Sharpe Ratio
This ratio measures the ratio of return earned in excess of the risk free rate (normally Treasury instruments) on a portfolio to the portfolio’s total risk
Portfolio risk is measured by the standard deviation in its returns over the measurement period. In other words it tells you how much better did you do for the risk assumed.

It is measured by: (Portfolio return – Risk free return)/Std deviation of portfolio

The Sharpe ratio is an appropriate measure of performance for an overall portfolio particularly when it is compared to another portfolio, or another index such as the Nifty, Mid cap index etc.

It tells us whether the excess return generated was due to smart investment or was due to a very high risk taken by the fund manager.

Treynor ratio
This ratio is similar to the above except it uses beta instead of standard deviation.
It’s also known as the Reward to Volatility Ratio.
It is the ratio of a fund’s average excess return to the fund’s beta.
It measures the returns earned in excess of those that could have been earned on a riskless investment per unit of market risk assumed.
It is measured by : (Avg Portfolio return – Avg risk free return)/beta of portfolio

It would be useful to remember that any portfolio consists of two types of risks – systemic or market risks and non systemic risks.

Systemic or market risks represents the movement in portfolio due to movement in the market. This relation between the portfolio and the market movement is what is measured by beta. Hence Treynors measure measures the excess return per unit of systemic risk taken.This is the reason why it is generally said that Treynors’ measure is a good approach to evaluate well diversified portfolio.

Non systemic risks represents scrip specific risks.This is represented by the standard deviation of the portfolio. Hence sharpe measure uses this to measure the excess return generated per unit of risk of the portfolio itself. If you have a non diversified portfolio then it doesnt make any sense to compare it with the market indices because the movement of the scrip will rarely be influenced or will have no direct linkage to movement in indices.

What is “Alpha”

This is the difference between a fund’s actual return and those that could have been made on a benchmark portfolio with the same risk- i.e. beta.

So it is basically used to measure the relative performance of two funds having the same beta. i.e. comparing apples to apples. This gives a reasonable good measure of a fund manager’s performance and could be used for devising incentive strategies for the fund manager

Hope you found the above useful


4 Responses to “”

  1. 1 kalika June 5, 2007 at 6:38 am

    Sir, how can the Sharpe ratio help us determine whether the excess return was on account of smart investment or due to a high risk being taken?…can you give a numerical for the same please…
    Does Standard Deviation measure the risk of the portfolio compared to itself? and beta measure the risk of the portfolio compared to market..??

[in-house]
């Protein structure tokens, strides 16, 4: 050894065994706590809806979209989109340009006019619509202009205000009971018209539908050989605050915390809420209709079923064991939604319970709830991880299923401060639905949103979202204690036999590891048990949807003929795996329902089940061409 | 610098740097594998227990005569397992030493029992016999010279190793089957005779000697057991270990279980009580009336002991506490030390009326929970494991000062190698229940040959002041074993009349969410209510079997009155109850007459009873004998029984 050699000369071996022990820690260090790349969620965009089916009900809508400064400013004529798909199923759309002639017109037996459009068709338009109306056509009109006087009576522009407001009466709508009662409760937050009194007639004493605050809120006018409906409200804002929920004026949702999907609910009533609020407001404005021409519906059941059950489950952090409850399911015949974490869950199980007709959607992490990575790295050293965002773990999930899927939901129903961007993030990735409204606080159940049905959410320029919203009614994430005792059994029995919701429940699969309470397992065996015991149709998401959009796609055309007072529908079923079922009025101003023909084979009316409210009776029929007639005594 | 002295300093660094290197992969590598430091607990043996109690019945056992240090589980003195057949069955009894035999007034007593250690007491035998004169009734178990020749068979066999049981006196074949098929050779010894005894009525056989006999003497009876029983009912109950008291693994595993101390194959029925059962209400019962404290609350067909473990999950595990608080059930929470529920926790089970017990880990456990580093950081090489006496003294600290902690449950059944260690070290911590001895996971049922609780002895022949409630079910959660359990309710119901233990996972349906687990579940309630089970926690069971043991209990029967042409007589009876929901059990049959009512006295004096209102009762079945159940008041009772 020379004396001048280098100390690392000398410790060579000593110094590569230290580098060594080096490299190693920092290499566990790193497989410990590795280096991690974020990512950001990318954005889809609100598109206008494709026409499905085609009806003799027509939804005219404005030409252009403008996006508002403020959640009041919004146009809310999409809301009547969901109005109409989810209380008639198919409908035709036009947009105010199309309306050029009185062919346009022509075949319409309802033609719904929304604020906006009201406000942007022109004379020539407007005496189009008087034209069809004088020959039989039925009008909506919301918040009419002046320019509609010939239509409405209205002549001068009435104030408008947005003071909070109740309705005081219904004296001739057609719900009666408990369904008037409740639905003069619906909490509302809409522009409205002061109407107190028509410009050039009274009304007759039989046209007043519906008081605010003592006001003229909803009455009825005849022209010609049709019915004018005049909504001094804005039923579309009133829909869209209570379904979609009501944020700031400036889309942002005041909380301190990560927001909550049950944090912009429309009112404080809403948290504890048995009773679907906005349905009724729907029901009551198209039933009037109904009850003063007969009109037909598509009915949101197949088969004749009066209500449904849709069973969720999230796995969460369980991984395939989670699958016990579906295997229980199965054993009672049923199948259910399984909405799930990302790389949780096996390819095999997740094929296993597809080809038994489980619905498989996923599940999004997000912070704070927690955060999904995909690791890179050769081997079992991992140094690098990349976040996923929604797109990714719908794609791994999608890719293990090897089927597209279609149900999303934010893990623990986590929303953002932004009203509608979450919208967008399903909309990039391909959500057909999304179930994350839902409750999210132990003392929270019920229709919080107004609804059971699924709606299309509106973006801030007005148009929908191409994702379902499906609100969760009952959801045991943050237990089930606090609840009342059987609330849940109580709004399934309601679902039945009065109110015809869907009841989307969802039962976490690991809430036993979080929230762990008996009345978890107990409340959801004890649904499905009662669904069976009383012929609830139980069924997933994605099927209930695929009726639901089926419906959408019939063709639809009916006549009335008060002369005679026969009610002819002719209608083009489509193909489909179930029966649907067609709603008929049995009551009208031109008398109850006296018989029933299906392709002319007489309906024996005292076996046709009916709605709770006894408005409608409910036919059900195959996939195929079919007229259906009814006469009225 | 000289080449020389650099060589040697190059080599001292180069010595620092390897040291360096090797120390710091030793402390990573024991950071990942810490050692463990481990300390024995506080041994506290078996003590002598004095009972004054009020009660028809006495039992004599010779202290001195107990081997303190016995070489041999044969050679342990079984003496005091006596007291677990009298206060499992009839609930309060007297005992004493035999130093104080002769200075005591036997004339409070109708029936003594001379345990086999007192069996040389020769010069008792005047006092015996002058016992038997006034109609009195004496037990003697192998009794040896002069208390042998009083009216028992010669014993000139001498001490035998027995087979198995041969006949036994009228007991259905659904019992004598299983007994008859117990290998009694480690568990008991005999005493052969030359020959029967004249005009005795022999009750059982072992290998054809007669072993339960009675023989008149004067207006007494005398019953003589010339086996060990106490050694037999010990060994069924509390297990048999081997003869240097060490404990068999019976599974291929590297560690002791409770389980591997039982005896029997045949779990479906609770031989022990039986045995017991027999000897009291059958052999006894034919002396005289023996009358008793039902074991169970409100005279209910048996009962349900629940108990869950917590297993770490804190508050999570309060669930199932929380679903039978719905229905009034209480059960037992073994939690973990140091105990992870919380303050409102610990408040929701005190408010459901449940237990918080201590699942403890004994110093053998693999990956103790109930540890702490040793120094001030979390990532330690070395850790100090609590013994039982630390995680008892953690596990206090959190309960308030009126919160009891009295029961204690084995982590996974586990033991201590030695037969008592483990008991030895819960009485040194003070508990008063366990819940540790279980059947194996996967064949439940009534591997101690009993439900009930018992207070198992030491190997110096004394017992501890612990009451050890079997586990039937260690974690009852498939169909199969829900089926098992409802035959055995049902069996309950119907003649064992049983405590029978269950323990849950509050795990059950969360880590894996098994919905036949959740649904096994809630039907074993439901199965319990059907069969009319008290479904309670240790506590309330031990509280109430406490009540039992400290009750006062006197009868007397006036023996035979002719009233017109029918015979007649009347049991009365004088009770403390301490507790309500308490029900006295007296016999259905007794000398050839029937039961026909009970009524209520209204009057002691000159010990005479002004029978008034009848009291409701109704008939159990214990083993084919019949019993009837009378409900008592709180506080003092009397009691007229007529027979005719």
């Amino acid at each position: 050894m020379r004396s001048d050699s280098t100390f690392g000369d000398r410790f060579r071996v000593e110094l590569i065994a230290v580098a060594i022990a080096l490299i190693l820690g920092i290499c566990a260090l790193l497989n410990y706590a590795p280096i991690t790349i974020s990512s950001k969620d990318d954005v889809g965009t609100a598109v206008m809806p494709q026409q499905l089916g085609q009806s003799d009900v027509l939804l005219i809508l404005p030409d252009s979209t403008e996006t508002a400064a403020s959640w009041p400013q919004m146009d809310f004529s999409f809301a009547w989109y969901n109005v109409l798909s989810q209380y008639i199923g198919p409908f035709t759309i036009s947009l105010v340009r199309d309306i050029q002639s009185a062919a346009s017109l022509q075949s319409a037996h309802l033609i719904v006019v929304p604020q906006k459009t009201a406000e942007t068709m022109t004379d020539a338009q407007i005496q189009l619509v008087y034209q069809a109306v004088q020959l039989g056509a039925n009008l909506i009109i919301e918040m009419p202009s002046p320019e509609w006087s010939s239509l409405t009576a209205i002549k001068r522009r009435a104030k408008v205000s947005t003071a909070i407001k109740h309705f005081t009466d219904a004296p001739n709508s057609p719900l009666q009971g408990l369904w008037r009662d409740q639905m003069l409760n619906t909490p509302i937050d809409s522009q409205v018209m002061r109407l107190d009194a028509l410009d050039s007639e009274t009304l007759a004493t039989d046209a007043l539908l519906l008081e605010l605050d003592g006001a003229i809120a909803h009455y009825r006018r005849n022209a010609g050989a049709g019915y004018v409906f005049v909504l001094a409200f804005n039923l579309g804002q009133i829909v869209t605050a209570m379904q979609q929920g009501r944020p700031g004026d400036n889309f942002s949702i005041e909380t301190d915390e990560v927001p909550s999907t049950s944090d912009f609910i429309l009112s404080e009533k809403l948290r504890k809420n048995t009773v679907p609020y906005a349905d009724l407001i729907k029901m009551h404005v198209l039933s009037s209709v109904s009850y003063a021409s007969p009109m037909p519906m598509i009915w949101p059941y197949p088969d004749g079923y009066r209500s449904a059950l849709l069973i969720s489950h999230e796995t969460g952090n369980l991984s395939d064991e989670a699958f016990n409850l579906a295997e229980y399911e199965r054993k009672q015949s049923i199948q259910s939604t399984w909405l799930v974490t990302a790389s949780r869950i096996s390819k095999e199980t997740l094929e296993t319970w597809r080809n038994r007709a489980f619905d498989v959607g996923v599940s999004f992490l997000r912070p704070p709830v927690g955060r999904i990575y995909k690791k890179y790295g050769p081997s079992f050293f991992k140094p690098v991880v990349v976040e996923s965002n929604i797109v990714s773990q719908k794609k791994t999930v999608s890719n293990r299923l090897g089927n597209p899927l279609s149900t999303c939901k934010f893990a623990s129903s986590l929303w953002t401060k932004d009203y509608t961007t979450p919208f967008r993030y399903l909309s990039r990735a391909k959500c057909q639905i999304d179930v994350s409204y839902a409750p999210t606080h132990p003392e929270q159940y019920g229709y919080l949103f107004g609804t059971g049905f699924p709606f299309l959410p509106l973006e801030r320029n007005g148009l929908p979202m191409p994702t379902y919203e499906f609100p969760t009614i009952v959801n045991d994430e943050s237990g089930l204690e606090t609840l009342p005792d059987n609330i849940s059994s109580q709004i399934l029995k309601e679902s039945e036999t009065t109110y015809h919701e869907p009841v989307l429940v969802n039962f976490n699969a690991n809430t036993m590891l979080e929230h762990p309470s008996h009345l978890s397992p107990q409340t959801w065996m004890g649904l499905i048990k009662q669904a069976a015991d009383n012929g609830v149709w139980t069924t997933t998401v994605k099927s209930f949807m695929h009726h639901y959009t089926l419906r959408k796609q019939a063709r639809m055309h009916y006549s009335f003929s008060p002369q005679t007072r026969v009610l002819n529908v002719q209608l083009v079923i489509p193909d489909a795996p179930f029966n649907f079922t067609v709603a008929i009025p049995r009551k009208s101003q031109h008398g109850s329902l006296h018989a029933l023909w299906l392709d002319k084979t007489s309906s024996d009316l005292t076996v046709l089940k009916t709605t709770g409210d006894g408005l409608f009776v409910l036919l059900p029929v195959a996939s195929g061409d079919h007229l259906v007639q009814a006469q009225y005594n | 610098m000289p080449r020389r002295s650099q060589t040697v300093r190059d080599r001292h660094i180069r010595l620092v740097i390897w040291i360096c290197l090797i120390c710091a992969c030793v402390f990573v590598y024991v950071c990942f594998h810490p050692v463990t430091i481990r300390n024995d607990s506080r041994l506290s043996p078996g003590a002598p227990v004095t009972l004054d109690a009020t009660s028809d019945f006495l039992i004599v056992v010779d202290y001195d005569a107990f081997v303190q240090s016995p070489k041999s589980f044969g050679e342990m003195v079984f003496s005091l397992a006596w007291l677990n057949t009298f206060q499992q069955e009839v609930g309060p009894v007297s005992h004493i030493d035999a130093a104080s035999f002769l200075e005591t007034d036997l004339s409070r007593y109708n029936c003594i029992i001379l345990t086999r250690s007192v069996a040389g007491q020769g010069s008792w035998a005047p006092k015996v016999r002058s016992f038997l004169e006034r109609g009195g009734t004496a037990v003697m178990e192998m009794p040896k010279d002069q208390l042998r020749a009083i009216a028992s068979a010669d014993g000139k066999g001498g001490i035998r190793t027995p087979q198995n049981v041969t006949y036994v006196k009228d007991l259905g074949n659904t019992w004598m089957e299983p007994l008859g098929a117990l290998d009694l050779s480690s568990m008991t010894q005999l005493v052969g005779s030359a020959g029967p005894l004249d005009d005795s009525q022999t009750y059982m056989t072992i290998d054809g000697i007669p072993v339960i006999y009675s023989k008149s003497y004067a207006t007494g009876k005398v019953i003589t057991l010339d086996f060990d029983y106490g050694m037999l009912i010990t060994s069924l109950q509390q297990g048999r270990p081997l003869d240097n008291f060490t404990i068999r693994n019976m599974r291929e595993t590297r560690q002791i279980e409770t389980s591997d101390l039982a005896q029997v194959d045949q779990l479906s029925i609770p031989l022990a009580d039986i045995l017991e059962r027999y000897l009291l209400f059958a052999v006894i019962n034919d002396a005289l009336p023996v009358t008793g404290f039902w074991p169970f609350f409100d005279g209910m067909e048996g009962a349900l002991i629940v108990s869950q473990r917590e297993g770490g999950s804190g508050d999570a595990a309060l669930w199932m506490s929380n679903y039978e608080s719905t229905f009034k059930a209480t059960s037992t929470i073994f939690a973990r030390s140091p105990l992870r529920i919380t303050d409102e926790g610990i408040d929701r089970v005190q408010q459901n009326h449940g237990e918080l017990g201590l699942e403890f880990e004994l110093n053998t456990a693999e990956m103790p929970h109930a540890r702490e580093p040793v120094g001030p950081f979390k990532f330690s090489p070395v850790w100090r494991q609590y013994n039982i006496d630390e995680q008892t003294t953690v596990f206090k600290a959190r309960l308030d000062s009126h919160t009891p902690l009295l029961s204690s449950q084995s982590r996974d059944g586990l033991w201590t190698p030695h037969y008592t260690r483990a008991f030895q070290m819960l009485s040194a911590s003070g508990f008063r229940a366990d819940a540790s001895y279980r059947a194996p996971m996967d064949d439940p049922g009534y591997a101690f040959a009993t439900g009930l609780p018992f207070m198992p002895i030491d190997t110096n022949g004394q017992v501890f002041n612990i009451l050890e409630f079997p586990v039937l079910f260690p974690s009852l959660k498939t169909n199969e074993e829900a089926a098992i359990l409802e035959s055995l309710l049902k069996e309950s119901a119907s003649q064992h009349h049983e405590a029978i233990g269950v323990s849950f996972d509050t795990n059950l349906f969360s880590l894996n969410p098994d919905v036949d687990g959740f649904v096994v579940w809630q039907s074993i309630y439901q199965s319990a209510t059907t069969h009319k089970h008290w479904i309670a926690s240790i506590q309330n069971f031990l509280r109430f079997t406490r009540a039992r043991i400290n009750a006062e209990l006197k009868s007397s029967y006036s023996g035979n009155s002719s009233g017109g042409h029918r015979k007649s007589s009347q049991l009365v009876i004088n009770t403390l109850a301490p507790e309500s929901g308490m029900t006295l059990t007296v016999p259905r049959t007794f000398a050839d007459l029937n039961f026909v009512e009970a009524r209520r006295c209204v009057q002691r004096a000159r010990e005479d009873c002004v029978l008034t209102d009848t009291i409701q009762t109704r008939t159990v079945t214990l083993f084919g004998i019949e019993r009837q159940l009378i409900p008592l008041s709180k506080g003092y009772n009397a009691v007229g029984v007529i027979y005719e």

Also, what does “benchmark portfolio” refer to in explaining the term “alpha”

  2. 2 Srini June 6, 2007 at 12:45 pm

    can you please introduce yourself please ….

  3. 3 kalika June 8, 2007 at 7:29 am

    i am member of your community for RS Classes, my name displayed here is different. my name is prachi.

  4. 4 Srini June 9, 2007 at 1:37 pm

    sharpe ratio measures the return ovr a risk free return to the std deviation of the portfolio. Meaning it calculates how much return you are generating per unit of risk being taken – so if the fund manager has generated the return by investing in a portfolio having a high degree of standard dviation then obviously he has not earned the excess return by smart investing but has chosen to take higher risk for generating that return – now as long as the risk pays off it is okay but but what happens if it does not – so it tells you the risk preferences of a fund manager.

    As far as std deviation and beta goes your understanding is quite perfect.

    benchmark portfolio refers to a representative portfolio – let us say your portfolio comprises of predominantly A group shares – then for you the benchmark portfolio could be either the indices or portfolio of any other well established fund having similar scrips

    hope this answers your query – if any doubt either blog me / email me or call me


Leave a Reply

Fill in your details below or click an icon to log in: Logo

You are commenting using your account. Log Out /  Change )

Google+ photo

You are commenting using your Google+ account. Log Out /  Change )

Twitter picture

You are commenting using your Twitter account. Log Out /  Change )

Facebook photo

You are commenting using your Facebook account. Log Out /  Change )

Connecting to %s

Admission open for Nov ‘2010 exams

Admissions have already opened for Nov 2010 exams. We offer only 45 seats for a batch and admissions have already started filling up with only 10 seats remaining

Batch for May 2010

Classes scheduled to start from February 2009 for May 2010
May 2007
« Apr   Jun »



%d bloggers like this: